Tuesday, July 19, 2011

Quick Update - Just got back from Miami

Hey guys!

So I just got back from a business trip to Miami, and I am completely exhausted. I did however want to update you on a a few things real quick.

1st - I want to welcome the CEO of Crunchy Logistics back (Neil Dufva) from his month long journey in Europe!

2nd - I want to thank Joe Britt for responding to my e-mail, it shows a lot of character when someone that busy and that important takes time out of his day.

Now that Neil and the rest of the Crunchy team are back from Europe, and that Bud Townsend has had some time to work on his other projects (obligations), we should be getting our Natural User System project going once again. Also, I like the style of having a skype meeting/show so you most likely will see more of that.

Tuesday, July 12, 2011

Update - New Home Automation Blog

Natural User System - The future of home automation

Hey guys/gals!
So who would have ever thought we would get so much interest in our Home Automation side project! Well the people have spoke, and our Natural User System is a go. In this video we explain why we are transitioning our blog, and why our system is named Natural User System (not andorid@home). We also ask Joe Britt (head honcho of android@home) for a favor :p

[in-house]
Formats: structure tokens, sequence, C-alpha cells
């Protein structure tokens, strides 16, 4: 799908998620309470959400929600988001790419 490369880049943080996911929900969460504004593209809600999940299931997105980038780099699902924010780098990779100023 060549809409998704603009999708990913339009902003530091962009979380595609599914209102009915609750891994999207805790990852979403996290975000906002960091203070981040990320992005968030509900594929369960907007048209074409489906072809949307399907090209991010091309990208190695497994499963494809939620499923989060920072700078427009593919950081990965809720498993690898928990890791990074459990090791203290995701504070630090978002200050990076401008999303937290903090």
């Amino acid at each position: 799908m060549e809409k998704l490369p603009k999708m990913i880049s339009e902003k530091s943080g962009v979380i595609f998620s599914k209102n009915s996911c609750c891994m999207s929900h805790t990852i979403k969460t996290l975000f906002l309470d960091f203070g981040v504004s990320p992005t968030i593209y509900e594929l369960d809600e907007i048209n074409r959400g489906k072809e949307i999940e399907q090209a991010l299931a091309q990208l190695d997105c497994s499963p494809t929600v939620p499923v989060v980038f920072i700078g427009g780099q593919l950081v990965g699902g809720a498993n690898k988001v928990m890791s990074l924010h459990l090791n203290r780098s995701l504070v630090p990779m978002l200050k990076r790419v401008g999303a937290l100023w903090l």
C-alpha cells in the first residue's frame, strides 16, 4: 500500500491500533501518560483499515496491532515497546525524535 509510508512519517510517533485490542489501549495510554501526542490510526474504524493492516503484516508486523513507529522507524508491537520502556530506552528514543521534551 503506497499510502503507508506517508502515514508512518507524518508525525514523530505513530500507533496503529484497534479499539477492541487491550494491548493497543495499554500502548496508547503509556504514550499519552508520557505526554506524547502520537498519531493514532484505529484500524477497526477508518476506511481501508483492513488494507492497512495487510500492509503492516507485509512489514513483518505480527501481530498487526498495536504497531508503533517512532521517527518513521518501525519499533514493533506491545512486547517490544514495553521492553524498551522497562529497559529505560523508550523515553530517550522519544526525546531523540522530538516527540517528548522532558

We also briefly discuss what our next version of this prototype (v1.2) will incorporate.

Check out the vblog update, and make sure to follow us on twitter (@crunchylogistic) for the latest news.

Saturday, July 9, 2011

NUS project Featured on hackaday.com!


Its official, The Natural User System project is a go! After a successful demonstration to the Crunchy Logistics team, we have been given the green light to proceed with development.

Thursday, June 30, 2011

Natural User System - What android@home should have been

Natural User System Project

Timeline: 2 weeks
Cost: $150
Lines of code: 50,000+

The platform we built allows for an ecosystem of automated devices that can work on a standard
powerline system, or wireless system. It can be integrated into current networks.

The system was built using a combination of Ruby and C++. We looked to the elegance and simplicity of ruby on rails to give developers the freedom to write complex applications for our system in literally seconds. The lights application, as seen in the video, was written in under a minute.

The server has three abstraction layers, devices, generators, and apps.

Devices are like microphones and speakers, while developers can easily come in and create new devices, say a washing-machine, we have created some standard devices which automatically integrate into the basic home automation system. For example, let's say you develop a microphone for our system. The driver you write simply states that it's capable of being a microphone. The server then handles all the noise-canceling, auto-correlation, etc. and listens in on the microphone..

Generators are "listeners" to the devices. Once the server sees a microphone, it will automatically listen in. A standard text-to-speech command generator is included in the "basic" system. The tts (text-to-speech) command generator listens in on all microphones, and then can spawn apps.